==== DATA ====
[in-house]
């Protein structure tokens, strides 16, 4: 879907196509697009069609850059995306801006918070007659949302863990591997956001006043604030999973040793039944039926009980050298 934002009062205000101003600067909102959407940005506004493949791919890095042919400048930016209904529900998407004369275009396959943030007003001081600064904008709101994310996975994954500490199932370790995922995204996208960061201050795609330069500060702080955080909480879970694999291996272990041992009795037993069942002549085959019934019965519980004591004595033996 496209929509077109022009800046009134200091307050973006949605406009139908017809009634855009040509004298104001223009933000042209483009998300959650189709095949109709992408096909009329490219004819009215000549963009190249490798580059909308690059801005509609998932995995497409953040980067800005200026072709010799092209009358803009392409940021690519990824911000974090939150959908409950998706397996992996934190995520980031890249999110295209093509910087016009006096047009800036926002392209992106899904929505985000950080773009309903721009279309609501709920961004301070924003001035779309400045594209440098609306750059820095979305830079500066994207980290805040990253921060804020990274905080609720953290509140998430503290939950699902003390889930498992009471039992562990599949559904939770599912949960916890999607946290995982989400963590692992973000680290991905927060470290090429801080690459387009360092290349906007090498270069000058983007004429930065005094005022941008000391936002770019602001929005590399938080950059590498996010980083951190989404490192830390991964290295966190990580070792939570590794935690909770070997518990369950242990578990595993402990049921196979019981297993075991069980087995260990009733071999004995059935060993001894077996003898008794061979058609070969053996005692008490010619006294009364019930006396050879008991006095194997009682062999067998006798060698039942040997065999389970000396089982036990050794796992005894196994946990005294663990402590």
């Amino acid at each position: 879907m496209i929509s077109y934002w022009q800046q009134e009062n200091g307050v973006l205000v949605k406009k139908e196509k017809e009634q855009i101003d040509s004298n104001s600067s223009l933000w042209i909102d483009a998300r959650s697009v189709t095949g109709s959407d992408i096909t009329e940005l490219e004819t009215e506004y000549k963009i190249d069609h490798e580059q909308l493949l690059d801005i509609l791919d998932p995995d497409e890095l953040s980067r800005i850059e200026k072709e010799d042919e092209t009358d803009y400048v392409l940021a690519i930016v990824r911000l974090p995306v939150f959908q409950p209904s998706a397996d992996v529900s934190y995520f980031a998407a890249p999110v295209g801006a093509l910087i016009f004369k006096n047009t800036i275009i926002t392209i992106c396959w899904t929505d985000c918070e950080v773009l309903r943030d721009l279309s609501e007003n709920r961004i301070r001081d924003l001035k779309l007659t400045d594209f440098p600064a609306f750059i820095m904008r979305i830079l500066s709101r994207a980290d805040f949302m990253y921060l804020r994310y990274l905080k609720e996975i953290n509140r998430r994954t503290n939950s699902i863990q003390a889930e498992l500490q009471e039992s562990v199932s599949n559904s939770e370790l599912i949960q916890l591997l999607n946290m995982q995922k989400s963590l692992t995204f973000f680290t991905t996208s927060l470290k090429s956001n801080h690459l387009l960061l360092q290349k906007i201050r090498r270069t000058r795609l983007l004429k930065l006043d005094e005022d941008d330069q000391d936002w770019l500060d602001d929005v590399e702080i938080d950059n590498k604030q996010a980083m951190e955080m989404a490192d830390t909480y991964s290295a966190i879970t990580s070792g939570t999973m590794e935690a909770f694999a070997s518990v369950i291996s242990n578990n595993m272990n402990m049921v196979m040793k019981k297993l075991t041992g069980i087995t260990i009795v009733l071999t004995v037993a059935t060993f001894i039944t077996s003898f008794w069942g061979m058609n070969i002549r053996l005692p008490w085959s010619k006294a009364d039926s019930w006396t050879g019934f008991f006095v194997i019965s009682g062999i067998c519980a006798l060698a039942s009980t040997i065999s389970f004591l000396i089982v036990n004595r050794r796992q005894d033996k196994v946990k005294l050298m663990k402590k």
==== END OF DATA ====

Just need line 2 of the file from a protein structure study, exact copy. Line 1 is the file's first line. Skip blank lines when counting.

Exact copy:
């Protein structure tokens, strides 16, 4: 879907196509697009069609850059995306801006918070007659949302863990591997956001006043604030999973040793039944039926009980050298 934002009062205000101003600067909102959407940005506004493949791919890095042919400048930016209904529900998407004369275009396959943030007003001081600064904008709101994310996975994954500490199932370790995922995204996208960061201050795609330069500060702080955080909480879970694999291996272990041992009795037993069942002549085959019934019965519980004591004595033996 496209929509077109022009800046009134200091307050973006949605406009139908017809009634855009040509004298104001223009933000042209483009998300959650189709095949109709992408096909009329490219004819009215000549963009190249490798580059909308690059801005509609998932995995497409953040980067800005200026072709010799092209009358803009392409940021690519990824911000974090939150959908409950998706397996992996934190995520980031890249999110295209093509910087016009006096047009800036926002392209992106899904929505985000950080773009309903721009279309609501709920961004301070924003001035779309400045594209440098609306750059820095979305830079500066994207980290805040990253921060804020990274905080609720953290509140998430503290939950699902003390889930498992009471039992562990599949559904939770599912949960916890999607946290995982989400963590692992973000680290991905927060470290090429801080690459387009360092290349906007090498270069000058983007004429930065005094005022941008000391936002770019602001929005590399938080950059590498996010980083951190989404490192830390991964290295966190990580070792939570590794935690909770070997518990369950242990578990595993402990049921196979019981297993075991069980087995260990009733071999004995059935060993001894077996003898008794061979058609070969053996005692008490010619006294009364019930006396050879008991006095194997009682062999067998006798060698039942040997065999389970000396089982036990050794796992005894196994946990005294663990402590």